How to Apply Boat Spar Varnish

Wood on a boat needs to be maintained to keep its luxurious appearance. The effects of the weather, sun and water can dull the sheen and darken the complexion. Boat spar varnish is specially formulated to be used in marine environments and helps to protect the wood and create a pleasing look. Several steps should be taken to make sure the application process is done well:

1. Remove railings, cleats and other items easily removed from the wood. Removing these objects will allow one to work freely and create a better looking surface. Dark spots will often develop around the base of fixtures and make the appearance of the varnish uneven.

2. Clean the wood. All previous varnish or paint should be completely removed. Wood that has been left unprotected might need to be repeatedly scrubbed to remove the embedded dirt and oil. Some sanding might be required to get down to the natural finish. Always make sure to follow the grain of the wood and use fine coarse sandpaper when sanding to prevent noticeable scratching on the surface.

3. Protect the boat from the elements. Dust and leaves can stick to the varnish when one is applying a fresh coat. The work area should be secured and away from hazards that could destroy the finish while the application process takes place.

4. Apply a primer coat of varnish. The first coat should be weakened with a varnish thinner that is recommended by the manufacturer of the varnish being used. This helps the varnish get absorbed into the wood and creates a good bond. The bond can prevent the “sheeting” of the layers of varnish that can separate and peel off in large segments over time.

5. Apply a full coat of varnish. Make sure the varnish is evenly applied over the full surface of the wood and allowed to sit to dry. The best approach is to “feather” the application. One should brush towards the wet varnish already applied and gently raise the brush to prevent bumps when the edge of the previously applied varnish is met.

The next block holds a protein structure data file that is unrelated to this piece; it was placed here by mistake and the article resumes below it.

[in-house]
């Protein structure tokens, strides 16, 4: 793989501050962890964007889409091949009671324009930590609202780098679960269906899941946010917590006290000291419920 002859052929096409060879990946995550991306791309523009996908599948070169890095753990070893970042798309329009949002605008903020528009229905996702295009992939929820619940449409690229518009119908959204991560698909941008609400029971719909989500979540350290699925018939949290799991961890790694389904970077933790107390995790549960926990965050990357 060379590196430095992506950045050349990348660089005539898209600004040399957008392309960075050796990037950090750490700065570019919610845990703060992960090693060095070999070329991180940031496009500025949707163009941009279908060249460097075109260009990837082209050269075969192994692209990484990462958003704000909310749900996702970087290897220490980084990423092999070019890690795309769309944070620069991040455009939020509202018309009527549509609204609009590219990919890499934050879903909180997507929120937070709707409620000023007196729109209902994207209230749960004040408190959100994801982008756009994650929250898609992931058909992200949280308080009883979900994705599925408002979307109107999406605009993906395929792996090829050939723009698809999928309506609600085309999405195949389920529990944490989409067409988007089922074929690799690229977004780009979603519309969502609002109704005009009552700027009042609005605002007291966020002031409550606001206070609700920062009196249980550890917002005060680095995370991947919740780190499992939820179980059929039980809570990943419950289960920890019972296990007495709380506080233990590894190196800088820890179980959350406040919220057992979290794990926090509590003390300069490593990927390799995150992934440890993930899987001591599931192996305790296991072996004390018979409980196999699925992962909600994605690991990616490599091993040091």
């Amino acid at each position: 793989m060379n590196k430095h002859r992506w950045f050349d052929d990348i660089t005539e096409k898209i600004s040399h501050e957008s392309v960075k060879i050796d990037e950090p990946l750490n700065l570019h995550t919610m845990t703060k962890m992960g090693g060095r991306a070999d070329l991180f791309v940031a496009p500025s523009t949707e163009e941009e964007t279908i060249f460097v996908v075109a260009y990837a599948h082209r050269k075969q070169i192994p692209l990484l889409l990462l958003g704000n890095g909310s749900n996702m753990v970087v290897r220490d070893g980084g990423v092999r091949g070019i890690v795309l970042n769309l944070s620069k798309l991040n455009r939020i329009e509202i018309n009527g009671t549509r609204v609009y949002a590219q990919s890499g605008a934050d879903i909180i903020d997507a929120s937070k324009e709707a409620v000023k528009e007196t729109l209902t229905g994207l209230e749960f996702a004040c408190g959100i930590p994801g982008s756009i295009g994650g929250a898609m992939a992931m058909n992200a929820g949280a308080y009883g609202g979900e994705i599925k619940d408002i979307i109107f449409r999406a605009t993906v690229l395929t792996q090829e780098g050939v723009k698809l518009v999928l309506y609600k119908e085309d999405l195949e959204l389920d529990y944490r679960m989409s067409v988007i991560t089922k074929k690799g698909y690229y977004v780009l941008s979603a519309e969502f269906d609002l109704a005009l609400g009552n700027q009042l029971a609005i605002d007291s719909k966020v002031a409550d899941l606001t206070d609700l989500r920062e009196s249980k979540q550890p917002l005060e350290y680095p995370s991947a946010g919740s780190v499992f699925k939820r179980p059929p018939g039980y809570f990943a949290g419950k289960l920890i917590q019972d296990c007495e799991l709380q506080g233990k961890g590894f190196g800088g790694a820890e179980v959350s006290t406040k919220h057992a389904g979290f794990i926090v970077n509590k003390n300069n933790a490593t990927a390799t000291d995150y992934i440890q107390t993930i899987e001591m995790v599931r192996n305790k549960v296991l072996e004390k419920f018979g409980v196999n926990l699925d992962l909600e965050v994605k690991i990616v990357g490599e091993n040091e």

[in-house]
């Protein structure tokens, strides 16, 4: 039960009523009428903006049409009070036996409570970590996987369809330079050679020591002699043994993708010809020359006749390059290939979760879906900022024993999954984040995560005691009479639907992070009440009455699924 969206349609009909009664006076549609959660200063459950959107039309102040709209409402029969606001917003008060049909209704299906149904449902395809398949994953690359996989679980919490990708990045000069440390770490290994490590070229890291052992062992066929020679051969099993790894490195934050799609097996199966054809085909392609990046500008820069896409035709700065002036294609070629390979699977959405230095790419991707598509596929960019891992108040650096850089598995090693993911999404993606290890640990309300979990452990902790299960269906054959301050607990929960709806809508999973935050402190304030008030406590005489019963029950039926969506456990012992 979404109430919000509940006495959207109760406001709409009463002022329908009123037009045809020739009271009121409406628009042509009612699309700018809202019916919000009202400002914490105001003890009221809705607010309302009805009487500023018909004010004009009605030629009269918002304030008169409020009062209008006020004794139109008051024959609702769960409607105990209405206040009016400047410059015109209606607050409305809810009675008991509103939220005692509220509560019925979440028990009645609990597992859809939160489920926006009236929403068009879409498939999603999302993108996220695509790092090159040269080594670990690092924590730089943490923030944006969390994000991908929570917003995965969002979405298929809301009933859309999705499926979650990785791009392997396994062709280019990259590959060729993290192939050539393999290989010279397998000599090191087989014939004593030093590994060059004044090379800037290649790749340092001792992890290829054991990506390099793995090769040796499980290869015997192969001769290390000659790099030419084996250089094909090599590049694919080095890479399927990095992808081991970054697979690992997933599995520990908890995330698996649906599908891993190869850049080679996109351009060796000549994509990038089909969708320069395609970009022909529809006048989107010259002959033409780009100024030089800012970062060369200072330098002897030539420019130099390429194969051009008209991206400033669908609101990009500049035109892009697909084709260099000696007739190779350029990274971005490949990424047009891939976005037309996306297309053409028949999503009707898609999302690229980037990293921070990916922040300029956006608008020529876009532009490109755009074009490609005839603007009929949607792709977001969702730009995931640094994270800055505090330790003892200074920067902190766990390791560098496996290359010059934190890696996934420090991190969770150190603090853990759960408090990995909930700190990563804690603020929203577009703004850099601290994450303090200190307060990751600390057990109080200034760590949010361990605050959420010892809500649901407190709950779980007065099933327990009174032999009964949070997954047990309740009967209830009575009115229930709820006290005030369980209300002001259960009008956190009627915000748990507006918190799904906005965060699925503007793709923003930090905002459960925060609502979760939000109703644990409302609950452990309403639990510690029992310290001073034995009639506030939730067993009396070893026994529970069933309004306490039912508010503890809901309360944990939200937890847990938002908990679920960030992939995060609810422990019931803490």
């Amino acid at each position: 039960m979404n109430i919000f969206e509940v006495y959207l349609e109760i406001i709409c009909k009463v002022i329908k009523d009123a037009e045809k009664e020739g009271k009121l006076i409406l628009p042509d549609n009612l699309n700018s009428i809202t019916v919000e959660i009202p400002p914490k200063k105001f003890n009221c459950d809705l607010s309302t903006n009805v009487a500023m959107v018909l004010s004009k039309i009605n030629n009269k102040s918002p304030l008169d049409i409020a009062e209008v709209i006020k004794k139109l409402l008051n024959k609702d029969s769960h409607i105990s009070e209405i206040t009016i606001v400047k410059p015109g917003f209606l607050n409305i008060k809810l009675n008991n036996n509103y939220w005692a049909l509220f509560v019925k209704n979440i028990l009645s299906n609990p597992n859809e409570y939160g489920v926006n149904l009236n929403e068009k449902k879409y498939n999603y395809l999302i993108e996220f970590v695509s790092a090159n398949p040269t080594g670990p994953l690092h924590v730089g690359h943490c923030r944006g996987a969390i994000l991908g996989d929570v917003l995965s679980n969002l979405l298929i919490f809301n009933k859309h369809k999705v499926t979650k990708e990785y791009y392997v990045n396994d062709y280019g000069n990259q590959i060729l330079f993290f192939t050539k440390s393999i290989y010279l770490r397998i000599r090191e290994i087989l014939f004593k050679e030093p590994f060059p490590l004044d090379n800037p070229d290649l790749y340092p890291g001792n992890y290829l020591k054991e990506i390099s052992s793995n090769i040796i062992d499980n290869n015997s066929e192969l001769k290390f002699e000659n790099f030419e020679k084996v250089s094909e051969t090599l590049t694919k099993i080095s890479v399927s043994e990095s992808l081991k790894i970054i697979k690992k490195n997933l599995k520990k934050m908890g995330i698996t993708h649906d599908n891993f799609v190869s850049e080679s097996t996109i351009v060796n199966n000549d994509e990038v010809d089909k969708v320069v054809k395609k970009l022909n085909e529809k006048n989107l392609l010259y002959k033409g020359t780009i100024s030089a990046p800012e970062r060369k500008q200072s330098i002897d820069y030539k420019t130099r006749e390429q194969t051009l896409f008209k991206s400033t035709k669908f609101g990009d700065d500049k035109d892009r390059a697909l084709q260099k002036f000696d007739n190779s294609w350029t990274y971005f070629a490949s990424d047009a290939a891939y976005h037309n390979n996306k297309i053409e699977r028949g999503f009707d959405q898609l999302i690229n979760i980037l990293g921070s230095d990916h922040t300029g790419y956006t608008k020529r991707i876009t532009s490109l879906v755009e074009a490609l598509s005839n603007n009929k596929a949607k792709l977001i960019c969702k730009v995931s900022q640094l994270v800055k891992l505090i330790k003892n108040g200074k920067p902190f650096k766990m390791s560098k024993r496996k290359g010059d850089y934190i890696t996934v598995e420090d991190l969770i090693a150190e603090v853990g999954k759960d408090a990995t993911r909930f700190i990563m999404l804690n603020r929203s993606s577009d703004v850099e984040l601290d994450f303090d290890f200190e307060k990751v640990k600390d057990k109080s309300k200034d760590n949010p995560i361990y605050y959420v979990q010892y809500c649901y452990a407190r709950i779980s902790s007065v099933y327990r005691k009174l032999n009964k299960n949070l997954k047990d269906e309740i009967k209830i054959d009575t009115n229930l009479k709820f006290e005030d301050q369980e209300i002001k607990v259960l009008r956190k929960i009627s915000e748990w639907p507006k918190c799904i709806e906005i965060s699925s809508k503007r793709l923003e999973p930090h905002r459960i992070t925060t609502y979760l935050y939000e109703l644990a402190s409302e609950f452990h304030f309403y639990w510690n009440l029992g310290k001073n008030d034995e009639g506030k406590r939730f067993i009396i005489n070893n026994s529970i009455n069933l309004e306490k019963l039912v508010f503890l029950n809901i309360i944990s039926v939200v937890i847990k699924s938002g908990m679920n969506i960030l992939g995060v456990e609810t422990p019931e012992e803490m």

Boat Spar Varnish

Boat Spar Varnish

6. Double-coating the finish. One can “double-coat” the finish by applying another coat after the first coat has dried enough so the application of the second coat does not disturb the first coat. Sanding is usually required after the second coat to smooth the surface and remove any bumps. There are some “no sanding” varnishes available, but one must be careful that the first coat doesn’t dry before applying the second coat. Some sanding might be required to create grooves in the first coat that the second coat can adhere to and create a bond.

7. Make sure the coats are applied to seal any openings between the wood and other surfaces. If water can creep into the wood, then there is a good chance that it will cause the varnish to lift up and peel away from the surface.

Let the varnish dry completely before using the boat.

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